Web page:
Megan Reilly
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Megan Reilly

Montclair, New Jersey, United States

Montclair, New Jersey, United States
Band Folk Singer/Songwriter


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Megan Reilly @ North Star Bar

Philadelphia, Pennsylvania, USA

Philadelphia, Pennsylvania, USA

Megan Reilly @ Local 506

Chapel Hill, North Carolina, USA

Chapel Hill, North Carolina, USA

Megan Reilly @ The Black Cat

Washington, District of Columbia, USA

Washington, District of Columbia, USA



It’s a somber but striking few minutes with Megan Reilly. She’s a great singer and songwriter who’d probably find herself in the “alt-country” realm of things if that sort of thing mattered but as it is, Reilly’s simply a special talent. Her latest is ‘The Well,’ something of a departure from her previous work but still a showcase for her tremendous voice and gloomy charisma. The album’s opener is a good place to start, one called “To Seal My Love.” We’re not going to pretend this one’s “unplugged” by the books (the plug is, in fact, quite visible) but with only her voice and a stag guitar, “To Seal My Love” soars straight up. Don’t miss this one. - AltarTV

Originally from Memphis but a resident of New York City for the past decade or so, singer-songwriter Megan Reilly has a fan in Sonic Youth's Steve Shelley, who helped her get her original record deal. Ever since, Reilly's country-inflected soft rock has evolved further into pop territory since her 2002 debut Arc of Tessa and 2006's Let Your Ghost Go.
It wasn't that long ago that Reilly was featured on World Cafe: Next as an artist on the rise — and she's accompanied John Wesley Harding, who performs a duet on her new album, on this program before. Here, she returns to World Cafe to perform new songs and chat with host David Dye about the influence of traditional and psychedelic folk music on her third studio album, The Well. - NPR

Megan Reilly/John Wesley Harding
Memphis songwriter Megan Reilly will release The Well, her first album in six years, Tuesday on Carrot Top Records. The album contains seven examples of Reilly's knack for writing hauntingly evocative, elementally lovely songs, backed by a band featuring members of the Mekons and Pere Ubu. There's also an ideally suited cover of Iris DeMent's mortality-confronting "After You're Gone," and a gorgeous duet with John Wesley Harding on "The Old Man & the Bird," written by the most charmingly erudite English novelist/troubadour living in Philadelphia. On Friday night, Reilly will precede Harding on stage at the Tin Angel in Old City, and she'll do the same thing Saturday afternoon as a part of a seven-act, free Record Store Day show at Main Street Music in Manayunk.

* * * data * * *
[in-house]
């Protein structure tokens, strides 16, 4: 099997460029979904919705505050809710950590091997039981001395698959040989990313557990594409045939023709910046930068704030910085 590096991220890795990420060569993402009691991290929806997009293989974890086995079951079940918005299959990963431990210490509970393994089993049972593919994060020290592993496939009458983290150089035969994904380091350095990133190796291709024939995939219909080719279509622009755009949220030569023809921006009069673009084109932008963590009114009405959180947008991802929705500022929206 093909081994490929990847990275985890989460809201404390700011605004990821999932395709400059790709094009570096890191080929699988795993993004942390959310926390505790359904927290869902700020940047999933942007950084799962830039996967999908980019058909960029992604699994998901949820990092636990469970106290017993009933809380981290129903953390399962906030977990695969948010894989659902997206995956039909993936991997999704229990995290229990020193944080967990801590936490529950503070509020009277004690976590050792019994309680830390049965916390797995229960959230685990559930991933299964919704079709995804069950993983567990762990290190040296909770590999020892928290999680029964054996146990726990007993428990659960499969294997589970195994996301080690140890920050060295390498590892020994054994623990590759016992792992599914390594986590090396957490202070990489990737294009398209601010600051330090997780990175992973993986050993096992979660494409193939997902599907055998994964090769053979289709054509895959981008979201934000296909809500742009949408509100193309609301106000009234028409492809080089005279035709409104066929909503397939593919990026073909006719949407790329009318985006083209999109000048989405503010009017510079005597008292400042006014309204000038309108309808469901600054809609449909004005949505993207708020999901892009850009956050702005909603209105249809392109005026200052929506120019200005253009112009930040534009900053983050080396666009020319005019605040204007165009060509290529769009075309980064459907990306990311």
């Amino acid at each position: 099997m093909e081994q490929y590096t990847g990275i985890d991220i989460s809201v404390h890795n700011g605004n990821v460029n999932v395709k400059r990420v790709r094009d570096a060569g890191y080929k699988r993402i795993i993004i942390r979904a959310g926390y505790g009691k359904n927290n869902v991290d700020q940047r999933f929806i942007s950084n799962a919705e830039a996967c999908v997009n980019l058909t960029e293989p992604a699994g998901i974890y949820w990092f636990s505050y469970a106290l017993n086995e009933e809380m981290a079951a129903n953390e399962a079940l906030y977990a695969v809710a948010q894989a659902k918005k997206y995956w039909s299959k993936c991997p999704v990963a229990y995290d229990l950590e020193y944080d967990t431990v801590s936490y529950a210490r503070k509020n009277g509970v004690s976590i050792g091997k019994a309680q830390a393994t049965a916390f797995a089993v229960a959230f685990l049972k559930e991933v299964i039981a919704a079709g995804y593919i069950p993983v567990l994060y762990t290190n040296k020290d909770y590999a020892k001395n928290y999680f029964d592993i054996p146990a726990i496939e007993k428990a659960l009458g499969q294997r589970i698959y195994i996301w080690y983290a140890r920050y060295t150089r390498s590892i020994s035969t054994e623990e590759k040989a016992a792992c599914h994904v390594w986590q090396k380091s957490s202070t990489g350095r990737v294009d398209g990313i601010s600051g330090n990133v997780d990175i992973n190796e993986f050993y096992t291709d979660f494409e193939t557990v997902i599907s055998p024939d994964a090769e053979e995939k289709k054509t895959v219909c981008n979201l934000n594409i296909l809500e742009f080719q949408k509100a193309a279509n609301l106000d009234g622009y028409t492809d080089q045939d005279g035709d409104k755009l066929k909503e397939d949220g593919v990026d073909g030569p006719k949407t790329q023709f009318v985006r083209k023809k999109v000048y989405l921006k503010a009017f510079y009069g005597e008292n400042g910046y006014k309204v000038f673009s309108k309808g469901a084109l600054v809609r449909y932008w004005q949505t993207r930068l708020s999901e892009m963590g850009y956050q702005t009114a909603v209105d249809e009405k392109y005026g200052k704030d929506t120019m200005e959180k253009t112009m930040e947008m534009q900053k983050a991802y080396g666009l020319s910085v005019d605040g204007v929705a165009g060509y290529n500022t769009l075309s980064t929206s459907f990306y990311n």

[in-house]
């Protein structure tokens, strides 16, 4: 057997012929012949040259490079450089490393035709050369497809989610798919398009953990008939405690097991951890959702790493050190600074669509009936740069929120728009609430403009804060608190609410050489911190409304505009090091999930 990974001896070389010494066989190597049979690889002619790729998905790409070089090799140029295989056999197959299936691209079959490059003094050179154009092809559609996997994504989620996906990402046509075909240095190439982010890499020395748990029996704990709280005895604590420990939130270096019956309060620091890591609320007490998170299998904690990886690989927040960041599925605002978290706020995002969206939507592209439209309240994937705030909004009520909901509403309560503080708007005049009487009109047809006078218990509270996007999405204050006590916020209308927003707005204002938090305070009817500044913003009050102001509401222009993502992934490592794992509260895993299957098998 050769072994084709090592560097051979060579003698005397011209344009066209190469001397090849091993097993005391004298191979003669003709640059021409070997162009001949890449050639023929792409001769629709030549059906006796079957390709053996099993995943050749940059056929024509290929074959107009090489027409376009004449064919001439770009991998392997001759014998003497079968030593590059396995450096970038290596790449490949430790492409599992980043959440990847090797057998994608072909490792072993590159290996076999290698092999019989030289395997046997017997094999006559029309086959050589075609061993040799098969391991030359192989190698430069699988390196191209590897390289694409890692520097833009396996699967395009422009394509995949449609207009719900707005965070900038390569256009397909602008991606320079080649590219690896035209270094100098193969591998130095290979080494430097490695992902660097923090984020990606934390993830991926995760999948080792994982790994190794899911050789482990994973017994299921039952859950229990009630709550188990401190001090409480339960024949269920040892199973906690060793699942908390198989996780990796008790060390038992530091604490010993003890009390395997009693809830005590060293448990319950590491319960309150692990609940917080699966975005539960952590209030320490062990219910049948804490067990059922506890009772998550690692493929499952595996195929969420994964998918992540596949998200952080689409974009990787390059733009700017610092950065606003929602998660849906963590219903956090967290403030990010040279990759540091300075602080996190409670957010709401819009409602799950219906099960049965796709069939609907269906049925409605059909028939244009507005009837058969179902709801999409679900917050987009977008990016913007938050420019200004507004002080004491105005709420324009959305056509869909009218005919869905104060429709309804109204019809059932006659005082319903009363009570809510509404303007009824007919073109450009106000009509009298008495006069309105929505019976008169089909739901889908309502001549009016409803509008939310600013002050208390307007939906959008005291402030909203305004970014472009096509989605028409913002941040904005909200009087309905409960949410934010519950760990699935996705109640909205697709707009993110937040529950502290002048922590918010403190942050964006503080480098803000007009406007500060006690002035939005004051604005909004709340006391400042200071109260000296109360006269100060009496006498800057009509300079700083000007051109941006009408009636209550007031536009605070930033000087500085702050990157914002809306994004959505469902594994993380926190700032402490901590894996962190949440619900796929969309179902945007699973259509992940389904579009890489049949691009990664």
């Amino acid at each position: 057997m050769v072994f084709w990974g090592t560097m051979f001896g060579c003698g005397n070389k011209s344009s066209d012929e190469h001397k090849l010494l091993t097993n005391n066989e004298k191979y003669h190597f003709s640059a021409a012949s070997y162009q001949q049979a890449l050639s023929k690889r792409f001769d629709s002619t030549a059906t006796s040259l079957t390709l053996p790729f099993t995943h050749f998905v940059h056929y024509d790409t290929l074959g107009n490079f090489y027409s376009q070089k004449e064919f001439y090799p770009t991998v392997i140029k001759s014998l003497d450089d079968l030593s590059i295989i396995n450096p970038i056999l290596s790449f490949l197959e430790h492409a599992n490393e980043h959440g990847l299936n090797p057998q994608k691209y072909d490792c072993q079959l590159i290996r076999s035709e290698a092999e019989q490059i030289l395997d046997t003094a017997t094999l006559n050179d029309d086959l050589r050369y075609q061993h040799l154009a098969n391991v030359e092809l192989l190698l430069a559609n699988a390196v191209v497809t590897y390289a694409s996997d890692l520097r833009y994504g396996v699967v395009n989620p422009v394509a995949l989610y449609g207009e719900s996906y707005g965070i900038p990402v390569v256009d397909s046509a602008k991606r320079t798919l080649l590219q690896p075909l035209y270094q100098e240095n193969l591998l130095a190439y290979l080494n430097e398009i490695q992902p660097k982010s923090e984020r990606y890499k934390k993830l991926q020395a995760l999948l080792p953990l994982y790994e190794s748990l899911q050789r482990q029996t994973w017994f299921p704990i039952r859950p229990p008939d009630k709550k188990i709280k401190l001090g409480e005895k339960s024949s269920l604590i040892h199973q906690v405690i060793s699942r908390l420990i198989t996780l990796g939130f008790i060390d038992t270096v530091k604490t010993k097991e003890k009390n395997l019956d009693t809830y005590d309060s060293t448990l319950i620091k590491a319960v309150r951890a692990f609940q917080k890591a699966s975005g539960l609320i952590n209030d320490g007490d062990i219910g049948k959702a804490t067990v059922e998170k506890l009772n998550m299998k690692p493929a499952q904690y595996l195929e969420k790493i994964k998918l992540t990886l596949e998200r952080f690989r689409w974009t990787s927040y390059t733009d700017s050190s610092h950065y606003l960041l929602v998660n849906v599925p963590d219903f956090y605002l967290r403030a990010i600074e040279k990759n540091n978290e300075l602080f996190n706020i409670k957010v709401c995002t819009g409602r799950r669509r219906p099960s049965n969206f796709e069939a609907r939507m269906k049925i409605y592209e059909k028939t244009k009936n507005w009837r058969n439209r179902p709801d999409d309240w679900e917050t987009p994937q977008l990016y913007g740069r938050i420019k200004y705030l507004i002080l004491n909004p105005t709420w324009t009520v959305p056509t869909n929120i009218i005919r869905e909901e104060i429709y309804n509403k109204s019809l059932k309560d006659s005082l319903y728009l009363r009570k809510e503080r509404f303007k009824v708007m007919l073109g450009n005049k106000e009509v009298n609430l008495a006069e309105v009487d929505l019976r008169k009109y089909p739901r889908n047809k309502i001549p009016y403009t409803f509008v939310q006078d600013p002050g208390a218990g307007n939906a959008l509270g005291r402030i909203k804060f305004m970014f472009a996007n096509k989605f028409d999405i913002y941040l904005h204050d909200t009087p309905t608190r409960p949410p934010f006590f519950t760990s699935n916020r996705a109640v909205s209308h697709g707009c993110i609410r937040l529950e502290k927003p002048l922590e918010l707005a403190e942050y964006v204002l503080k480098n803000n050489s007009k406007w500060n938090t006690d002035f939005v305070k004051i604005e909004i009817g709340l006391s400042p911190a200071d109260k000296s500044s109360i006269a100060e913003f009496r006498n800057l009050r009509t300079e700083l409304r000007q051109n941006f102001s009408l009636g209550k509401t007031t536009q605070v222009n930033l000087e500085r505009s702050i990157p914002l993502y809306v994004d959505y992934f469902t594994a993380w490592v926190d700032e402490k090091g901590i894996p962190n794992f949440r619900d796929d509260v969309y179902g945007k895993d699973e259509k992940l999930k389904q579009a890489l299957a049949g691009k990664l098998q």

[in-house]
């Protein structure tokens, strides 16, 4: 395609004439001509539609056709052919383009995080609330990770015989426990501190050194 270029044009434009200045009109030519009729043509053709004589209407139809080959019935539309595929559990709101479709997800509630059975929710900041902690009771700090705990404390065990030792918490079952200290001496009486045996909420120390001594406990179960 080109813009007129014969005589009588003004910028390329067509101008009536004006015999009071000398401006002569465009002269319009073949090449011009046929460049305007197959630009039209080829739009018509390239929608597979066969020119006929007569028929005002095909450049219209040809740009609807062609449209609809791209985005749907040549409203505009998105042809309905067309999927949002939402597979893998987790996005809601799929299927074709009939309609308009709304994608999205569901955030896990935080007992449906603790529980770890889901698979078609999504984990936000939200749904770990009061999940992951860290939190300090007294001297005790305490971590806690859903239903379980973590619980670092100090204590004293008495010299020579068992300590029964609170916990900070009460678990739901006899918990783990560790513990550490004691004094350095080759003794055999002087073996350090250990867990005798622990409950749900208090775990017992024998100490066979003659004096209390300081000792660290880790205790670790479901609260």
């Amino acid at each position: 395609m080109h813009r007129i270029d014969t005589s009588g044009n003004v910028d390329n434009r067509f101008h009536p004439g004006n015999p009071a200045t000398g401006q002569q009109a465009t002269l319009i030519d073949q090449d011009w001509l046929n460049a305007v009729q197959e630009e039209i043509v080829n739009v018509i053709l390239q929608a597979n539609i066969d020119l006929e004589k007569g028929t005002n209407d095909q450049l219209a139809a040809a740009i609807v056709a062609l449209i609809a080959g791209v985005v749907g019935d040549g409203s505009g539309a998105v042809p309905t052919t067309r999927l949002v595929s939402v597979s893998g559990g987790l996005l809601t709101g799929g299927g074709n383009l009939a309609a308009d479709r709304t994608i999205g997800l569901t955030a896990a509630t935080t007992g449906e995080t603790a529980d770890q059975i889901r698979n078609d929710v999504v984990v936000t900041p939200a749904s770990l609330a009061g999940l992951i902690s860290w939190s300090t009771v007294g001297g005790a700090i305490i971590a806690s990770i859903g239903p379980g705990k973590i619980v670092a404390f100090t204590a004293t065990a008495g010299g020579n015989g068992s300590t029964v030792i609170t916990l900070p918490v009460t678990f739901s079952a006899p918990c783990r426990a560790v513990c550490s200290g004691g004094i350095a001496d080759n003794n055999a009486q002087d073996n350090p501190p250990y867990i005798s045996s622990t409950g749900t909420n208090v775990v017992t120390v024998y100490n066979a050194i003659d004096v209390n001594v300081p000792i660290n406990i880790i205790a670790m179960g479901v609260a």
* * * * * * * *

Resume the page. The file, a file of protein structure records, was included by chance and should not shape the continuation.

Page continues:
- Dan DeLuca - Philadelphia Inquirer

Memphis-born singer-songwriter Megan Reilly moved to New York City to jump start her music career, which lead to two critically acclaimed albums. Her third, The Well, is her first release in six years, and features a duet with John Wesley Harding. Reilly talked to us about music and motherhood, the most important song on The Well, her Thin Lizzy obsession and more. - American Songwriter

Megan Reilly's voice and spirit are immediately captivating. She brings warmth to even the darkest of topics—a few of which are covered on her new album, The Well. From breakups to death, the material can be maudlin, but Reilly is a skilled songstress: she beautifies what she touches.
- Interview Magazine

Megan Reilly strips away the gloss of modern country music to find an emotional sound rooted in folk and classic pop. Her latest album, The Well, departs significantly from its six-year-old predecessor; supported by an acoustic backbone, her new songs drift into retro territory, with occasional psychedelic guitar riffs and pop melodies that recall love ballads from the '60s. - NPR

"a beautiful wistful dialogue between two characters" - AOL Spinner

Claiming both Thin Lizzy's Phil Lynott and Roy Orbison as influences—along with more obvious touchstones like Neko Case and Patti Griffin—Megan Reilly has the kind of pipes and grit that belie her singer-songwriter trappings. It's been six years since Reilly released her previous album, Let Your Ghost Go, but the forthcoming The Well (due out April 24) promises to be a strong follow-up based on the great "Sew The Threads Into Your Heart," which The A.V. Club is streaming exclusively below. A thoroughly beguiling folk-pop song, "Heart" builds to a climactic guitar solo that Lynott himself would be proud of. - The Onion/AV Club